We then call the function - MphEM - that uses the EM algorithm:

MphEM(eval = e_out$values, X = X1U, Y = t(phe16) %*% e_out$vectors,
V_g = matrix(c(1.91352, 0, 0, 0.530827), nrow = 2),
V_e = matrix(c(0.320028, 0, 0, 0.561589), nrow = 2)
) -> foo


The output of MphEM has a complicated structure. It's a list of lists.

length(foo)
class(foo)


There is one list for every iteration of the EM algorithm. For each iteration of the EM algorithm, the list contains 17 components.

sapply(FUN = length, X = foo)


We can examine the code for MphEM to understand the outputs:

MphEM


We see that the first component is the log-likelihood.

We can verify that the log-likelihood uniformly increases (over EM iterations) with the following code:

sapply(FUN = function(x)x[[1]], X = foo) -> loglik
plot(loglik)


## Direct comparison of GEMMA results with those of gemma2

We can run GEMMA (v0.96) with a collection of data in text files that I distribute with this package. They are a subset of the data that come with GEMMA.

According to GEMMA v0.96, we should first be updating Vg from its initial value: $$\left(\begin{array}{cc} 1.91352 & 0\ 0 & 0.530827 \end{array}\right)$$

to

$$\left(\begin{array}{cc} 1.91352 & 0.0700492\ 0.0700492 & 0.530827 \end{array}\right)$$

in the first EM iteration.

when we give gemma2::MphEM() the same starting values and same data, do we see that the first update of $V_g$ coincides with that from GEMMA (above)?

e_out <- eigen2(as.matrix(kinship))
center_kinship(as.matrix(kinship)) -> kinship_centered
ec_out <- eigen2(kinship_centered)

## first two
MphEM(eval = ec_out$values, X = t(g1m) %*% ec_out$vectors,
Y = t(phe16) %*% ec_out$vectors, V_g = matrix(c(1.91352, 0, 0, 0.530827), nrow = 2), V_e = matrix(c(0.320028, 0, 0, 0.561589), nrow = 2) ) -> bar00 MphEM(eval = e_out$values,
X = t(g1m) %*% e_out$vectors, Y = t(phe16) %*% e_out$vectors,
V_g = matrix(c(1.91352, 0, 0, 0.530827), nrow = 2),
V_e = matrix(c(0.320028, 0, 0, 0.561589), nrow = 2)
) -> bar10
## second two
MphEM(eval = ec_out$values, X = t(cbind(1, g1m)) %*% ec_out$vectors,
Y = t(phe16) %*% ec_out$vectors, V_g = matrix(c(1.91352, 0, 0, 0.530827), nrow = 2), V_e = matrix(c(0.320028, 0, 0, 0.561589), nrow = 2) ) -> bar01 MphEM(eval = e_out$values,
X = t(cbind(1, g1m)) %*% e_out$vectors, Y = t(phe16) %*% e_out$vectors,
V_g = matrix(c(1.91352, 0, 0, 0.530827), nrow = 2),
V_e = matrix(c(0.320028, 0, 0, 0.561589), nrow = 2)
) -> bar11


We see that the centering of the kinship matrix doesn't change the results here. Look also at the convergence points:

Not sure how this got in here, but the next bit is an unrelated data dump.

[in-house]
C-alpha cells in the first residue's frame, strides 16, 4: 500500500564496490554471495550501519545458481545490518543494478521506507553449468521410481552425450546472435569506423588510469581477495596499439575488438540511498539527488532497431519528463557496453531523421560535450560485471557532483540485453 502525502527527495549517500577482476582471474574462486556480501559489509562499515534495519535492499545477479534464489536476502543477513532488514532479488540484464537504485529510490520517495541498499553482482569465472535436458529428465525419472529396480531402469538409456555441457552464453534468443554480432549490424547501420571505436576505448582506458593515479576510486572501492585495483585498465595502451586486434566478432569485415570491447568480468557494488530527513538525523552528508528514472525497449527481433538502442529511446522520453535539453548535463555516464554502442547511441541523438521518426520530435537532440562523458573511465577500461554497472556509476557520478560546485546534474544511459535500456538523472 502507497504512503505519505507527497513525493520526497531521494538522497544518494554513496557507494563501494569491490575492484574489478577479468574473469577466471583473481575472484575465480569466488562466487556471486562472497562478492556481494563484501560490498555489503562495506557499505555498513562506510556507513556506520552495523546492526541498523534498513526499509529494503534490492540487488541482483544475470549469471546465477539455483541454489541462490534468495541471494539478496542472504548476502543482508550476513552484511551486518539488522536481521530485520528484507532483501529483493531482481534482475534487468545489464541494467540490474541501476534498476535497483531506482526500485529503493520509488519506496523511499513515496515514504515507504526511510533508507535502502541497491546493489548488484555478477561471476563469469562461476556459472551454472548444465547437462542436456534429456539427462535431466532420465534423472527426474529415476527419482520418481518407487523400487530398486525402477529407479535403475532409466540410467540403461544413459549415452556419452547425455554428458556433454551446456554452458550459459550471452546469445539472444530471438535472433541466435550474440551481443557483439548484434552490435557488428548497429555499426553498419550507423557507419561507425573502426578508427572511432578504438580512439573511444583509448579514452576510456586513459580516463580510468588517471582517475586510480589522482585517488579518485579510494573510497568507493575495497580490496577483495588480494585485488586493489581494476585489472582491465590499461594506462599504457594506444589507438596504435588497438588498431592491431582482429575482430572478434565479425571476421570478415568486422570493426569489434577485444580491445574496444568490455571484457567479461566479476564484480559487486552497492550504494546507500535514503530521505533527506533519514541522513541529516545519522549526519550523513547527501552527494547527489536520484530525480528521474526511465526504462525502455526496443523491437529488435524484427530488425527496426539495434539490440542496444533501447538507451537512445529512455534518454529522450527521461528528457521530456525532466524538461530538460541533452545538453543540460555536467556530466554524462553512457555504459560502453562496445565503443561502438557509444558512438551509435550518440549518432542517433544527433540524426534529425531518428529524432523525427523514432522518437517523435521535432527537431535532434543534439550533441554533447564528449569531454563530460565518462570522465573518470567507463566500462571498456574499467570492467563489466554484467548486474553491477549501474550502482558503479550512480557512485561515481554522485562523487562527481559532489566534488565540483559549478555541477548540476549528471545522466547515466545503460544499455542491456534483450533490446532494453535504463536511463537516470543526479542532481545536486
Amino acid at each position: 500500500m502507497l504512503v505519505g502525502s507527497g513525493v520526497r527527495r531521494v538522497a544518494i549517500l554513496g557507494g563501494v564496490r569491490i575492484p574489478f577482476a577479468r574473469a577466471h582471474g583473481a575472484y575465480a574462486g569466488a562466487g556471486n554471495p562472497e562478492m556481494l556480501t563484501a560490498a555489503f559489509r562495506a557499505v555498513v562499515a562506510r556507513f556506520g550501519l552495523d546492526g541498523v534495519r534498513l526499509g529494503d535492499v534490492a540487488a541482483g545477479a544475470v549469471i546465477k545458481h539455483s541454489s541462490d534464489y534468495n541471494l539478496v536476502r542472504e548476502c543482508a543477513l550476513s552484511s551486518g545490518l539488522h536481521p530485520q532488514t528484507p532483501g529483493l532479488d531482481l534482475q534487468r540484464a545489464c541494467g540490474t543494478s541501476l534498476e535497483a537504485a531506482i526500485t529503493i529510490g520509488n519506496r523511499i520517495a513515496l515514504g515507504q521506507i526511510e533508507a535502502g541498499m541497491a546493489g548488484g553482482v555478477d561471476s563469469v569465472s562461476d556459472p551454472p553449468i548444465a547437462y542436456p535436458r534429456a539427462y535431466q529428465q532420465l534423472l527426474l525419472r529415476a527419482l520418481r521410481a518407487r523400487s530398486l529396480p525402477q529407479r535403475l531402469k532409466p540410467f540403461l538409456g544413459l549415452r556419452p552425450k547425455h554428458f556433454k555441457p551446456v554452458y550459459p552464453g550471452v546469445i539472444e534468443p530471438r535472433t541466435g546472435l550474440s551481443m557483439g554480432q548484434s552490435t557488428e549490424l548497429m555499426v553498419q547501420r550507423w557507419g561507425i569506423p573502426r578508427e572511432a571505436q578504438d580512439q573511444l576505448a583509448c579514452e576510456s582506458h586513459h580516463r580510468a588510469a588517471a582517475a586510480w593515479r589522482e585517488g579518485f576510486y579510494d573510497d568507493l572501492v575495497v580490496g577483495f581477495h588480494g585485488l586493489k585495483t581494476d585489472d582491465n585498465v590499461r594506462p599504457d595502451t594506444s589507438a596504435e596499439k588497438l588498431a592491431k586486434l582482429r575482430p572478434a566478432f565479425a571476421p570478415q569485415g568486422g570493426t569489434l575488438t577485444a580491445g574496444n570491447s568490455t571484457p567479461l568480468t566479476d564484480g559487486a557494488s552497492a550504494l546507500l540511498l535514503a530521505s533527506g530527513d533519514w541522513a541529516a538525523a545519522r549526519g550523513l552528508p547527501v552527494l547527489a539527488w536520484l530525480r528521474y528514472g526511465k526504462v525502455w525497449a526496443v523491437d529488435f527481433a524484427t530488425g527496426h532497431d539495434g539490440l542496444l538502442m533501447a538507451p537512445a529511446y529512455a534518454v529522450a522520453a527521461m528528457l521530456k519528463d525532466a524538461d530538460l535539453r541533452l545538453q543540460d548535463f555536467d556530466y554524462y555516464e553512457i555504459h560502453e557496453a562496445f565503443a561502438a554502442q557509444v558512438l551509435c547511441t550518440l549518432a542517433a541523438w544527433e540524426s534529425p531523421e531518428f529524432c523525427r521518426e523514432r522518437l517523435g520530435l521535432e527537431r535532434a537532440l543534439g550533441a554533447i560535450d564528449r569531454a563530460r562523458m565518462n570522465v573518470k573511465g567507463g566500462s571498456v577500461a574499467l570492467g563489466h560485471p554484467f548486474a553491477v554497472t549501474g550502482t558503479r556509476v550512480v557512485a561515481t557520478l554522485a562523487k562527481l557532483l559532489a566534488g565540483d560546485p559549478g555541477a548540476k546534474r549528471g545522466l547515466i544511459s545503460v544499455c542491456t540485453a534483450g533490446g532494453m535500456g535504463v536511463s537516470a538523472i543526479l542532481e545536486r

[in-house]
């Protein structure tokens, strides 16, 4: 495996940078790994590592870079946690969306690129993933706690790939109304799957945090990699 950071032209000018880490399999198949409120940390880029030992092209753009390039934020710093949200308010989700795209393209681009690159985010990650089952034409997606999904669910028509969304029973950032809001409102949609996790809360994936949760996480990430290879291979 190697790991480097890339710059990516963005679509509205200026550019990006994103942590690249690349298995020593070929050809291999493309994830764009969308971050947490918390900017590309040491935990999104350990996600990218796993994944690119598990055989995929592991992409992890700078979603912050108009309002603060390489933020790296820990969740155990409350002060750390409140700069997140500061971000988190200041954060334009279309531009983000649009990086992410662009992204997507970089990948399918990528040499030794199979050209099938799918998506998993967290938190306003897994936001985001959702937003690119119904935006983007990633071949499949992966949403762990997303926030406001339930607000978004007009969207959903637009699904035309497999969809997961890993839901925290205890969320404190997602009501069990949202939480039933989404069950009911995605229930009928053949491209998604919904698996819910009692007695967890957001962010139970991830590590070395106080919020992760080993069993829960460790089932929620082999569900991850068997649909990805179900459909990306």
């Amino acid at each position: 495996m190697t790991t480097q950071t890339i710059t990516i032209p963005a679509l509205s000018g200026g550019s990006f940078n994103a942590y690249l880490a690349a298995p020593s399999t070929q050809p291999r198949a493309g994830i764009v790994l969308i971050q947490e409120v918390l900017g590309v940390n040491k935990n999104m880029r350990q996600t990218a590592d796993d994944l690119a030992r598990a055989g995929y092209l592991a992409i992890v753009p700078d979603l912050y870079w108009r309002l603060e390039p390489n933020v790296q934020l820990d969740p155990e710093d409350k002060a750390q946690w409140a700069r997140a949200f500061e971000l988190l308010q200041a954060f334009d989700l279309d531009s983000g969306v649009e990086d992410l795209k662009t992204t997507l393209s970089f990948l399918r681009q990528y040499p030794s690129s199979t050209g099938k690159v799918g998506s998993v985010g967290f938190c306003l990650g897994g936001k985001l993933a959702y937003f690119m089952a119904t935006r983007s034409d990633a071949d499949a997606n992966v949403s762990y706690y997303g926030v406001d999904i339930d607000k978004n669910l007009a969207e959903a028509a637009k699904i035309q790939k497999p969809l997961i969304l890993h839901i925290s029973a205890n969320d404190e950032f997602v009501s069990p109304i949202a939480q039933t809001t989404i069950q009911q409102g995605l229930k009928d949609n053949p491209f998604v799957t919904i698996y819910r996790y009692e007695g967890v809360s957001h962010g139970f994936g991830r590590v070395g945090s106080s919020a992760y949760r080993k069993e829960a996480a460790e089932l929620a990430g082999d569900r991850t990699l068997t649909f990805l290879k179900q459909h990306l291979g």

bar00[[length(bar00)]][[2]]
bar01[[length(bar01)]][[2]]
bar10[[length(bar10)]][[2]]
bar11[[length(bar11)]][[2]]


I see now that the X, as inputted to MphEM is printed 3 times in each of my output files. I'm not sure why this is.

t(cbind(1, g1m)) %*% e_out$vectors  I see that the third instance of "X," - in the file of GEMMA output - specifies that X has two rows, while the first two seem to say that X has only one row. Furthermore, it seems that the third instance of "X," has the same entries that I get when calculating X %*% U - namely, the first column is -10 and -8.2, the remaining entries in the first row are near zero, and the remaining entries in the second row begin with 0.52. I see now that I misread the output file from GEMMA. Within it, there are actually 3 calls (ie, per SNP) to MphEM. It's the third call that we want to reproduce. From the above output, we see that the initial values, for the third call to MphEM() are: $$V_g = \left(\begin{array}{cc} 2.73 & -0.39 \ -0.39 & 0.74 \end{array} \right)$$ and $$V_e = \left(\begin{array}{cc} 0.15 & 0.27 \ 0.27 & 0.50 \end{array} \right)$$ and, after a single update, the matrices are: $$V_g = \left(\begin{array}{cc} 2.74 & -0.40 \ -0.40 & 0.74 \end{array} \right)$$ and $$V_e = \left(\begin{array}{cc} 0.15 & 0.27 \ 0.27 & 0.51 \end{array} \right)$$ Can we get our gemma2 R code to do this? MphEM(eval = e_out$values,
X = t(cbind(1, g1m)) %*% e_out$vectors, Y = t(phe16) %*% e_out$vectors,
V_g = matrix(c(2.73, - 0.39, - 0.39, 0.74), nrow = 2),
V_e = matrix(c(0.15, 0.27, 0.27, 0.50), nrow = 2)
) -> out1
out1[[1]][c(2:3)]


Now try with ec_out

MphEM(eval = ec_out$values, X = t(cbind(1, g1m)) %*% ec_out$vectors,
Y = t(phe16) %*% ec_out\$vectors,
V_g = matrix(c(2.731324, - 0.394865, - 0.394865, 0.737116), nrow = 2),
V_e = matrix(c(0.147467, 0.272090, 0.272090, 0.502031), nrow = 2)
) -> out1
out1[[1]][c(2:3)]


The results, above, are accurate to within rounding.

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gemma2 documentation built on Oct. 24, 2020, 5:06 p.m.